Royal Mail has announced it will trial Sunday parcel deliveries following a surge in online shopping orders during the pandemic.
The postal service said the decision had been reached in response to the uptick in people ordering from major retailers online during lockdown, announcing that it has “processed unprecedented parcel volumes” in the last year.
Due to this, Royal Mail has been hit by postal delays, with its website stating: “Some areas of the country may experience a reduction in service levels due to higher volumes of mail, the ongoing impact of Covid-related staff absences and necessary social distancing measures at local mail centres and delivery offices.”
The Sunday trial will only be rolled out for some retailers, the names of which Royal Mail has not yet revealed.
The change means that Royal Mail will offer deliveries seven days a week, putting it on par with rival services such as DPD and Hermes, which already do Sunday deliveries.
In order for Sunday deliveries to be possible, Royal Mail is building a second parcel hub in Daventry – it already has one in Warrington.
A Royal Mail spokesperson said: “Our first priority throughout this pandemic has been the safety of our people and our customers.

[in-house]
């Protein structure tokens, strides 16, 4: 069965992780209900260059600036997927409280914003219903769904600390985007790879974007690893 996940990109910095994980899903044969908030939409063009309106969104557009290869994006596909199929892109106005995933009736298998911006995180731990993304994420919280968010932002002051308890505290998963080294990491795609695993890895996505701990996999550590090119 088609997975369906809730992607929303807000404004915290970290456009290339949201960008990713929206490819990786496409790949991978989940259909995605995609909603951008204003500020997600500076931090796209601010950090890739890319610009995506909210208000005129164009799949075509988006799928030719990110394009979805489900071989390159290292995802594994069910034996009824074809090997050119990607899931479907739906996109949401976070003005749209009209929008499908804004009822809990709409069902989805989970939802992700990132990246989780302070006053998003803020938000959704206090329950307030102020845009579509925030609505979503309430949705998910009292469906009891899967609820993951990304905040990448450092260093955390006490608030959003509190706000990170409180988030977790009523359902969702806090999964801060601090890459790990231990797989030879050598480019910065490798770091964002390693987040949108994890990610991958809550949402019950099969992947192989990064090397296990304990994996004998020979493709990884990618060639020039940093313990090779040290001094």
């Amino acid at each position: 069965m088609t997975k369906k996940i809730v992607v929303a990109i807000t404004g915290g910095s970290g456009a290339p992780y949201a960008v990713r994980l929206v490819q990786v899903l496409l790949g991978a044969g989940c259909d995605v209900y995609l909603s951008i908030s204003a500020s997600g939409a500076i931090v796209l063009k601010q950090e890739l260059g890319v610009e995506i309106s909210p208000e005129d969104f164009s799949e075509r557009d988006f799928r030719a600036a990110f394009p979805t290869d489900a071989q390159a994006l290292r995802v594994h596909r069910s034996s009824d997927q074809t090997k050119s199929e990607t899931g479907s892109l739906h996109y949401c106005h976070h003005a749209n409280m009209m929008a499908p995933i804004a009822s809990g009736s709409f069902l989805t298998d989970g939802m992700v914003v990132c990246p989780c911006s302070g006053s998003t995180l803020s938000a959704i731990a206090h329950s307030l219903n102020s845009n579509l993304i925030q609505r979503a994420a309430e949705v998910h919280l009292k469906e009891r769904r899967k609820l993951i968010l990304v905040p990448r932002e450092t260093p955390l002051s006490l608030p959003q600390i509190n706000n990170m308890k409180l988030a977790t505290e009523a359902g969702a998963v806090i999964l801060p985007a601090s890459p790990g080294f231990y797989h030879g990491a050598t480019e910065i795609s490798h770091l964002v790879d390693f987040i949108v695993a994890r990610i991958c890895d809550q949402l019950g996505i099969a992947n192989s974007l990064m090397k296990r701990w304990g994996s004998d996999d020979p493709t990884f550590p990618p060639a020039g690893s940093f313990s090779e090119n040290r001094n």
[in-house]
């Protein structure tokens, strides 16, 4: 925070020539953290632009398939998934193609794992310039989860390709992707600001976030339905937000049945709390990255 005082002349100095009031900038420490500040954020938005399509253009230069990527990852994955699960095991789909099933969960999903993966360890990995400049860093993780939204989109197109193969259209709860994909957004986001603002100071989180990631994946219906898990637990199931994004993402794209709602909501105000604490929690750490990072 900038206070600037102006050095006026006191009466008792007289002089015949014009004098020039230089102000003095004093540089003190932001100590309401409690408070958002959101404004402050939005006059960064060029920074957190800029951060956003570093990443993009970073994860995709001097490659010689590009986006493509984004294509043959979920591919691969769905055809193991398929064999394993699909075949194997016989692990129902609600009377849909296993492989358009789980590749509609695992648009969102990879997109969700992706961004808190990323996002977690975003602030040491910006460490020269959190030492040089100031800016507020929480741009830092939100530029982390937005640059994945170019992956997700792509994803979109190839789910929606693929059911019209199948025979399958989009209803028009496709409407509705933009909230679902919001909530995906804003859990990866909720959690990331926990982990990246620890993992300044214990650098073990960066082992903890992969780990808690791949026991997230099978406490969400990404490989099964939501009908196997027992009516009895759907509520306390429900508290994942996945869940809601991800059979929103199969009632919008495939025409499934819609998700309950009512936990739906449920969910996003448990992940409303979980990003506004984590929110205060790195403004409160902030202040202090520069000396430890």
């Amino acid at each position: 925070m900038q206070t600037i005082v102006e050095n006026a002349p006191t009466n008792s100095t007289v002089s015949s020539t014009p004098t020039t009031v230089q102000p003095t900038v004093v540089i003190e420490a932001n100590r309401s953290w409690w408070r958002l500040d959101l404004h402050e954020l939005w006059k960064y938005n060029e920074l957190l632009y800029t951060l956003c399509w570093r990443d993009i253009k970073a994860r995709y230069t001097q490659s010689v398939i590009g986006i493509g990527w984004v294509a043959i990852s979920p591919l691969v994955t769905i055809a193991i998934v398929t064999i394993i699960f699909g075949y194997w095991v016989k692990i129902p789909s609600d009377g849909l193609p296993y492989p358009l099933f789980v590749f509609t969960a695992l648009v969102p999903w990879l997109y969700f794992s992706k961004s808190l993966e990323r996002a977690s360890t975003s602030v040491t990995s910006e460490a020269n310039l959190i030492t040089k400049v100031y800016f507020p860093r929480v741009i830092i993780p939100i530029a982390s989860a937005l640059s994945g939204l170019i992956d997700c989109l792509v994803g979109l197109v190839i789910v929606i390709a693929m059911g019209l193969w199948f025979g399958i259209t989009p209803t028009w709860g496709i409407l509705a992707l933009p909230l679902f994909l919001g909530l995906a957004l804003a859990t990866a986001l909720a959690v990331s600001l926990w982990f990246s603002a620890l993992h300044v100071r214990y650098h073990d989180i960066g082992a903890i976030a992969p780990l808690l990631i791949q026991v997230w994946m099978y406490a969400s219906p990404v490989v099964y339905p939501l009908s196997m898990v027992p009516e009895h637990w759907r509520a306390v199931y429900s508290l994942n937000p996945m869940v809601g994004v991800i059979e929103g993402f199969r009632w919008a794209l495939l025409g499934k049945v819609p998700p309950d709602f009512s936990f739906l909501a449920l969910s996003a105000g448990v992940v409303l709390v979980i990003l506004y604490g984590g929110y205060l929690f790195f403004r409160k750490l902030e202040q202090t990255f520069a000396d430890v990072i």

“We have worked hard to deliver the most comprehensive service we can, including retaining around 10,000 temporary workers to help us deal with the increased demand.”
Regarding the new Daventry hub, the firm said in a statement: “Once complete, the new hub will be the size of more than 10 football pitches and have the capacity to process over one million parcels per day, making it the largest Royal Mail parcel hub in the UK.”
Nick Landon, chief commercial officer at Royal Mail, added: “The last year has reset so many customer expectations and the desire for even more convenient and even more frequent parcel deliveries has certainly been one of them.”
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